What are GMO (genetically modified organism)?
When a gene from one organism is purposely moved to improve or change another organism in a laboratory, the result is a genetically modified organism (GMO). It is also sometimes called "transgenic" for transfer of genes.
What is Bt?
Bacillus thuringiensis (Bt) is a spore forming (flash animation) bacterium that produces crystals protein (cry proteins), which are toxic to many species of insects.
Where is Bt found?
Bt can be found almost everywhere in the world. Surveys have indicated that Bt is distributed in the soil sparsely but frequently worldwide. Bt has been found in all types of terrain, including beaches, desert, and tundra habitats.
How many kinds of Bt are there?
There are thousands of different Bt strains, producing over 200 cry proteins that are active against an extensive range of insects and some other invertebrates.
What type of bacteria is Bt?
Bt belongs to the family of bacteria, Bacillus cerus (B. cerus). B. cerus strains produce toxins that cause gastroenteritis (food poisoning) in humans. Bt is differentiated from B. cerus because it contains a plasmid (flash animation) that produces the protein crystals that are toxic to insects. Bt does not cause food poisoning.
Where is Bt used?
Bt is largely used in agriculture, especially organic farming. Bt is also used in urban aerial spraying programs, and in transgenic crops.
How does Bt work?
Bt has to be eaten to cause mortality. The Bt toxin dissolve in the high pH insect gut and become active. The toxins then attack the gut cells of the insect, punching holes in the lining. The Bt spores spills out of the gut and germinate in the insect causing death within a couple days.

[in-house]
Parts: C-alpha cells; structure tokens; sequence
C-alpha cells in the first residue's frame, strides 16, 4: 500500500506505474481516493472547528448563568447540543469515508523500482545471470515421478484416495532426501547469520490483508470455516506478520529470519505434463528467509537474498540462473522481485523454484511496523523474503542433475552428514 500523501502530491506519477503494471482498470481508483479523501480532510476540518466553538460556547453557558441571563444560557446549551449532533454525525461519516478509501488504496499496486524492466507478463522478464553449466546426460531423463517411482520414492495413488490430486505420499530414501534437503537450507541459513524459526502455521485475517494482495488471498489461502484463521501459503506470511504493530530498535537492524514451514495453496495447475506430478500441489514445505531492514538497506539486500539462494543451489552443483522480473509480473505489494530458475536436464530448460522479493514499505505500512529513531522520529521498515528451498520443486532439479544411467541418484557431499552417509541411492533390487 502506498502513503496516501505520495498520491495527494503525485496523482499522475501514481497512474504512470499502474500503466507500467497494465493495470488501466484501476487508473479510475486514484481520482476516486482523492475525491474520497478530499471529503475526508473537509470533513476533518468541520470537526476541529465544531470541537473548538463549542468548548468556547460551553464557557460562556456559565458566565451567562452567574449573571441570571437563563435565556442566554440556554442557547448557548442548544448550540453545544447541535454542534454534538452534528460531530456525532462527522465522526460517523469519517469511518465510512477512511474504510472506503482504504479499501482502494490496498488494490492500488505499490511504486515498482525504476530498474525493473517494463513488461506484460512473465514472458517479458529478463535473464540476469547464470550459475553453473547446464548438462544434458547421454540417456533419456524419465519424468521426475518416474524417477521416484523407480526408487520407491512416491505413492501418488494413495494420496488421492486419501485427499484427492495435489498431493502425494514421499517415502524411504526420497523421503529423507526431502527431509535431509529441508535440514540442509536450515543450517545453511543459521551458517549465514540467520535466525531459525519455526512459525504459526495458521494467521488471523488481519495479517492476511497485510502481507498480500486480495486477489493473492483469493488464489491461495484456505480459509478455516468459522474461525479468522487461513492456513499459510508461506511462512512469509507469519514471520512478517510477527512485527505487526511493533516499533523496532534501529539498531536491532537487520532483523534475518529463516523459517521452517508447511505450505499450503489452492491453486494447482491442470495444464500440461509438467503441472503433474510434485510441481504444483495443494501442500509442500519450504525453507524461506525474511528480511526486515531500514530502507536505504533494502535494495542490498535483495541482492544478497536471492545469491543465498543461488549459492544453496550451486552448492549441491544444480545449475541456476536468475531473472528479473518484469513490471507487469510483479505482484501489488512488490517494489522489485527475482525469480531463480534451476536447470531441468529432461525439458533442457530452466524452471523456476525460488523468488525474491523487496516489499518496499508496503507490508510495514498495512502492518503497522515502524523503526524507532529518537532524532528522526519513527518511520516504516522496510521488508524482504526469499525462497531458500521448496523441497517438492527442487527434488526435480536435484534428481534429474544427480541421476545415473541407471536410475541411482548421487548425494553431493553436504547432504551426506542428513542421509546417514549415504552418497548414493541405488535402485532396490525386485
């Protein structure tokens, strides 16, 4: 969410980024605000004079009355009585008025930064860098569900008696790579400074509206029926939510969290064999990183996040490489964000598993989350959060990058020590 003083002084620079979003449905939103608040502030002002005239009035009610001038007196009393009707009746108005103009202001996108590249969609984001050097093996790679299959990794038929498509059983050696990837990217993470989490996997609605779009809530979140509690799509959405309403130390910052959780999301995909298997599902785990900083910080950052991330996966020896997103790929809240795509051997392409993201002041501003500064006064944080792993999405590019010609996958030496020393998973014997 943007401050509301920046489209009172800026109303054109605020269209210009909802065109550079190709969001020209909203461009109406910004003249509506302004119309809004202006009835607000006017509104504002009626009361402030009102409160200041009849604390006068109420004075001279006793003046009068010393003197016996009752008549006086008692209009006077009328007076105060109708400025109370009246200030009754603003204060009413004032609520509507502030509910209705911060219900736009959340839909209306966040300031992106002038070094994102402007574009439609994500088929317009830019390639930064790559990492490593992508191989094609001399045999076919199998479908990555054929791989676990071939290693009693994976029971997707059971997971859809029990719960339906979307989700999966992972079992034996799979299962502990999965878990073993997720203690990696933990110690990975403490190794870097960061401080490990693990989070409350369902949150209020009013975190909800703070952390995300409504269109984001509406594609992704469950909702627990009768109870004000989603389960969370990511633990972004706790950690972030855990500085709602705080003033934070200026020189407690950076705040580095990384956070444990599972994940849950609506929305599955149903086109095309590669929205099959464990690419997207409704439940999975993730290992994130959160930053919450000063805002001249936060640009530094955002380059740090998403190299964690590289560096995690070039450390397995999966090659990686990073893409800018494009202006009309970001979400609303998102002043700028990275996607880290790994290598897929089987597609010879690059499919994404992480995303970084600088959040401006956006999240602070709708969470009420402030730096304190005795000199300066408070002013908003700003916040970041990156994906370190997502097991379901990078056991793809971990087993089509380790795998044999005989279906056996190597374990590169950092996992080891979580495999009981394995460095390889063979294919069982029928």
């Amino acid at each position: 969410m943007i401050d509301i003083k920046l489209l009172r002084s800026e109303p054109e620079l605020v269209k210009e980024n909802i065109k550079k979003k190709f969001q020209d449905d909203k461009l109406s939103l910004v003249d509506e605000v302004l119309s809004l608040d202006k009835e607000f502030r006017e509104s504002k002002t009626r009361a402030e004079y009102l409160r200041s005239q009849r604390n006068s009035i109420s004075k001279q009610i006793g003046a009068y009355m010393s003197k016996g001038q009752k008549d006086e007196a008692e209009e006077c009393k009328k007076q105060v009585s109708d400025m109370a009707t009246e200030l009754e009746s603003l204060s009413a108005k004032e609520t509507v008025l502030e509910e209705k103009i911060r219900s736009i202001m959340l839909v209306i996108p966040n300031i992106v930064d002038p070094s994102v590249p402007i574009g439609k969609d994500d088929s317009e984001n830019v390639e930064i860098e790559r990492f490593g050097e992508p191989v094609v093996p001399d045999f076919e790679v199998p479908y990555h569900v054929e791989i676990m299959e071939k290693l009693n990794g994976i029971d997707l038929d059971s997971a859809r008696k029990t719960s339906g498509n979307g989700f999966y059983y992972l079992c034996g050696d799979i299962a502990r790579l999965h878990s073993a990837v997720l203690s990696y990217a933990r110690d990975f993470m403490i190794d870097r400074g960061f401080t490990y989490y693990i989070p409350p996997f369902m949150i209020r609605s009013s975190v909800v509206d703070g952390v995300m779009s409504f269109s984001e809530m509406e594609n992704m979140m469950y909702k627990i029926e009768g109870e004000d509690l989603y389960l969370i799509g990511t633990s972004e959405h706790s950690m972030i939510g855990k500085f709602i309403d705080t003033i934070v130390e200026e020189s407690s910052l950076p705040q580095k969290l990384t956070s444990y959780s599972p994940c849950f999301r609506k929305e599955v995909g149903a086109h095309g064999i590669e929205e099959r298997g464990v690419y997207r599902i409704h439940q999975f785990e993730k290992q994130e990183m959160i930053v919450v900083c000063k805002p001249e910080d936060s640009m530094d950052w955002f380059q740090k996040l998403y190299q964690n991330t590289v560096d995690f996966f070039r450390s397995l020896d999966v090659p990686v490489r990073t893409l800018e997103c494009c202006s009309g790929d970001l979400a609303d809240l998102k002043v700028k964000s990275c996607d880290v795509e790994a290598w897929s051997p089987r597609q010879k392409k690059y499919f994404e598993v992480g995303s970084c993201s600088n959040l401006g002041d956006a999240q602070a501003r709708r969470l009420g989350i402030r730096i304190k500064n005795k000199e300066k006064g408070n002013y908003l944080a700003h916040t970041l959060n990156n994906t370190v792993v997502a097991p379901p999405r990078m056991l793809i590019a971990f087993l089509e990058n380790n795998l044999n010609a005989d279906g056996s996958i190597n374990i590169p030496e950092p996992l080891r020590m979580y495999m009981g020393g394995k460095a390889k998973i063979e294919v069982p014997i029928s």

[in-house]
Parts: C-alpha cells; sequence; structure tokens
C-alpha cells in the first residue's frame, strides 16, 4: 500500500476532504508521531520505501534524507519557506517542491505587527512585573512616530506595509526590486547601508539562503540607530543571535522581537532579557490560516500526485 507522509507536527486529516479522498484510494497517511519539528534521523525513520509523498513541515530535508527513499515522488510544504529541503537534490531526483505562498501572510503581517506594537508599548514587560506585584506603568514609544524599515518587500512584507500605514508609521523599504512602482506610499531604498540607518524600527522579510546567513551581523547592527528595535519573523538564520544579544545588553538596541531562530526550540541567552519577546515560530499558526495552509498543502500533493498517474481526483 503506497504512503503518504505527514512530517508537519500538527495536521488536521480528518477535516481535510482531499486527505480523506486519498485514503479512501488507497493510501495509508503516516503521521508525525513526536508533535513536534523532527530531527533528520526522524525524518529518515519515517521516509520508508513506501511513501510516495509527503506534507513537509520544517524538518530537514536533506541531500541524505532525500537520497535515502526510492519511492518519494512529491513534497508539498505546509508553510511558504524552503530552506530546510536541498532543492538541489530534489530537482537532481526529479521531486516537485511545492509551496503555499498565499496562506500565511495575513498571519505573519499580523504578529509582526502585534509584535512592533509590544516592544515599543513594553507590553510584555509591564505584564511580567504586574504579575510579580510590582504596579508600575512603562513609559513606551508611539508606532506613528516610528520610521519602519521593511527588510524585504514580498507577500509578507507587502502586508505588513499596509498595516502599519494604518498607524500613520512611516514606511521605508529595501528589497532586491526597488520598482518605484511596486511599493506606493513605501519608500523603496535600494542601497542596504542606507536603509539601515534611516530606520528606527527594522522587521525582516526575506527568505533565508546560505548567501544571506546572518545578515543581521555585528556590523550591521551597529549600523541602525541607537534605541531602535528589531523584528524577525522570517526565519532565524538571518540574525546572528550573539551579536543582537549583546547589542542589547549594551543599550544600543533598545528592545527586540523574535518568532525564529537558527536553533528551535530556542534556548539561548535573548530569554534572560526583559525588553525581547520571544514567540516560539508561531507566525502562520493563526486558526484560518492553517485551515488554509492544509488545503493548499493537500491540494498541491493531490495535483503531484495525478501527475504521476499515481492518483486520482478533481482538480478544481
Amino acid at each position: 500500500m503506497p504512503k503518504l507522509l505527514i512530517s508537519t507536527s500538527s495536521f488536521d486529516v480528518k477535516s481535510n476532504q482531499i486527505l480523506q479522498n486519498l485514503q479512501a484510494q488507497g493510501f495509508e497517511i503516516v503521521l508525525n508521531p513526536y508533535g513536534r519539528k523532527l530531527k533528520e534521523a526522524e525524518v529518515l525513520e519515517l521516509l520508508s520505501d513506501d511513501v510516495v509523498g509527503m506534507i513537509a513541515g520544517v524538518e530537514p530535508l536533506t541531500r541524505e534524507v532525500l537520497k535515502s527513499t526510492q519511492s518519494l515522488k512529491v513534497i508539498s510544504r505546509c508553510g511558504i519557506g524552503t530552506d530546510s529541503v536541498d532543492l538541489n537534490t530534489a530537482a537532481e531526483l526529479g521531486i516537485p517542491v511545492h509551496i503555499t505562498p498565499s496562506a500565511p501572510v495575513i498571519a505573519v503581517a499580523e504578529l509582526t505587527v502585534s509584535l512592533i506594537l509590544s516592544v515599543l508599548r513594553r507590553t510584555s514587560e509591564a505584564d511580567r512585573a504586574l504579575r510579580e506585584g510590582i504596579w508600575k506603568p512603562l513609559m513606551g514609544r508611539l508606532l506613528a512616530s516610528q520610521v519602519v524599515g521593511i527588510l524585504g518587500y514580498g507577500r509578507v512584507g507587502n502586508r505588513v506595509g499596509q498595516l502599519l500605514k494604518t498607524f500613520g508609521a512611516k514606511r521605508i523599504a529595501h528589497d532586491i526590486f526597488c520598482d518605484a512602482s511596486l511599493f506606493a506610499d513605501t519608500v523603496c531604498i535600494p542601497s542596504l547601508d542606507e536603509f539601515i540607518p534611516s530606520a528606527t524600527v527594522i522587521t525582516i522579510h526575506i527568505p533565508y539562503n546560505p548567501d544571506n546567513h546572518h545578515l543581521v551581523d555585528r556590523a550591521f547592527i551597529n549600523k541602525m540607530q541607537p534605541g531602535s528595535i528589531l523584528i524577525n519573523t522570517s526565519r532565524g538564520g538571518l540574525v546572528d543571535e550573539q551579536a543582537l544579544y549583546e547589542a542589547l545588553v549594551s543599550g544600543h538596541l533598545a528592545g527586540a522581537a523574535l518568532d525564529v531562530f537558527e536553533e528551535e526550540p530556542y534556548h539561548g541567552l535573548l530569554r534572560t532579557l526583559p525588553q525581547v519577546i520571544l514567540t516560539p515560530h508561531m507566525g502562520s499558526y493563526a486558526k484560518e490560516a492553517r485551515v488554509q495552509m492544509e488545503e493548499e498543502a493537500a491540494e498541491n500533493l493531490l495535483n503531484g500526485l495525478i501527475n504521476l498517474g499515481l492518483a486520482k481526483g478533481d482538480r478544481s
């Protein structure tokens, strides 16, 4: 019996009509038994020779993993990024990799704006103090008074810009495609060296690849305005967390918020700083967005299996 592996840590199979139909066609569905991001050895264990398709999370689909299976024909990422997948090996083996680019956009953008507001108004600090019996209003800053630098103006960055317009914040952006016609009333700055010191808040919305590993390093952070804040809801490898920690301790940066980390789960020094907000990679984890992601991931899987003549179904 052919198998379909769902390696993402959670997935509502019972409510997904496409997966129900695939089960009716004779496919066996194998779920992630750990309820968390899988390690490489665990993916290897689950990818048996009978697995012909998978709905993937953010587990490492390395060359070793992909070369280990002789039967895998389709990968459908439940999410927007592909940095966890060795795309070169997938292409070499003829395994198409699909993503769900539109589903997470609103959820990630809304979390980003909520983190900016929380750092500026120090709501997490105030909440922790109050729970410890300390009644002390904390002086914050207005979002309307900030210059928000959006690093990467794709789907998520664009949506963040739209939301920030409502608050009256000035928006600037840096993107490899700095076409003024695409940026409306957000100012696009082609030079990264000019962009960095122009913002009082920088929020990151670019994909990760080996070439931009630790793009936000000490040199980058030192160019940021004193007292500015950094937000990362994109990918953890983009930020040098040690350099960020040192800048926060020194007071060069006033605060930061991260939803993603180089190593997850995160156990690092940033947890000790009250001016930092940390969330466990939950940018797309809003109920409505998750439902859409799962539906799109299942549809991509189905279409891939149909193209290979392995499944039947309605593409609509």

Bt action is very specific. Different strains of Bt are specific to different receptors in insect gut wall. Bt toxicity depends on recognizing receptors, damage to the gut by the toxin occurs upon binding to a receptor. Each insect species possesses different types of receptors that will match only certain toxin proteins, like a lock to a key.
It is because of this that farmers have to be careful to match the target pest species with a particular Bt toxin protein which is specific for that insect. This also helps the benifical insects because they will usually not be harmed by that particular strain of Bt.
Bt products are found to be safe for use in the environment and with mammals. The EPA (environmental protection agency) has not found any human health hazards related to using Bt. In fact the EPA has found Bt safe enough that it has exempted Bt from food residue tolerances, groundwater restrictions, endangered species labeling and special review requirements. Bt is often used near lakes, rivers and dwellings, and has no known effect on wildlife such as mammals, birds, and fish.
Humans exposed orally to 1000 mg/day for 3-5 days of Bt have showed no ill effects. Many tests have been conducted on test animals using different types of exposures. The results of the tests showed that the use of Bt causes few if any negative effects. Bt does not persist in the digestive systems of mammals.
Bt is found to be an eye irritant on test rabbits. There is very slight irritation from inhalation in test animals which may be caused by the physical rather than the biological properties of the Bt formulation tested.
Bt has not been shown to have any chronic toxicity or any carcinogenic effects. There are also no indication that Bt causes reproductive effects or birth defects in mammals.
Bt breaks down readily in the environment. Because of this Bt poses no threat to groundwater. Bt also breaks down under the ultraviolet (UV) light of the sun.
Even with such widespread use of Bt-based products in the past 50 years, only two incidents of repored allergic reaction have been reported to the EPA. In the first incident, it was concluded that the exposed individual was suffering from a previously diagnosed disease. The second involved a person that had a history of life-threatening food allergies. Upon investigation, it was found that the formulation of Bt also contained carbohydrate and preservatives which have been implicated in food allergy.